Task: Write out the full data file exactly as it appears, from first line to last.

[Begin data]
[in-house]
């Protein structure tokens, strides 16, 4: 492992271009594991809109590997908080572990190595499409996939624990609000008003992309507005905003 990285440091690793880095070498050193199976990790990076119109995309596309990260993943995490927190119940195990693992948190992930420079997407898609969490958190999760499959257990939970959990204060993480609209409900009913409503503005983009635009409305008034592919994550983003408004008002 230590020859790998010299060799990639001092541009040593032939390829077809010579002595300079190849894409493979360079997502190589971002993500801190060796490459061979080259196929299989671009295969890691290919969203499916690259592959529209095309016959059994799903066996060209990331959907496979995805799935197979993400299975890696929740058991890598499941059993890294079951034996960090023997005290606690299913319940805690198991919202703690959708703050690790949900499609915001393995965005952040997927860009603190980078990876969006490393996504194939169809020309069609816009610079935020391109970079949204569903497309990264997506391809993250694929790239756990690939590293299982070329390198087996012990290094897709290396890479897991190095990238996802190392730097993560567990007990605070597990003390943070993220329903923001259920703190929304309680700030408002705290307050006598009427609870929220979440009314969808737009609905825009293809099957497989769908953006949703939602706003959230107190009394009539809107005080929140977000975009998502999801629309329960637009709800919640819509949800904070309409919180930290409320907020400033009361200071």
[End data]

[in-house]
């Protein structure tokens, strides 16, 4: 492992271009594991809109590997908080572990190595499409996939624990609000008003992309507005905003 990285440091690793880095070498050193199976990790990076119109995309596309990260993943995490927190119940195990693992948190992930420079997407898609969490958190999760499959257990939970959990204060993480609209409900009913409503503005983009635009409305008034592919994550983003408004008002 230590020859790998010299060799990639001092541009040593032939390829077809010579002595300079190849894409493979360079997502190589971002993500801190060796490459061979080259196929299989671009295969890691290919969203499916690259592959529209095309016959059994799903066996060209990331959907496979995805799935197979993400299975890696929740058991890598499941059993890294079951034996960090023997005290606690299913319940805690198991919202703690959708703050690790949900499609915001393995965005952040997927860009603190980078990876969006490393996504194939169809020309069609816009610079935020391109970079949204569903497309990264997506391809993250694929790239756990690939590293299982070329390198087996012990290094897709290396890479897991190095990238996802190392730097993560567990007990605070597990003390943070993220329903923001259920703190929304309680700030408002705290307050006598009427609870929220979440009314969808737009609905825009293809099957497989769908953006949703939602706003959230107190009394009539809107005080929140977000975009998502999801629309329960637009709800919640819509949800904070309409919180930290409320907020400033009361200071």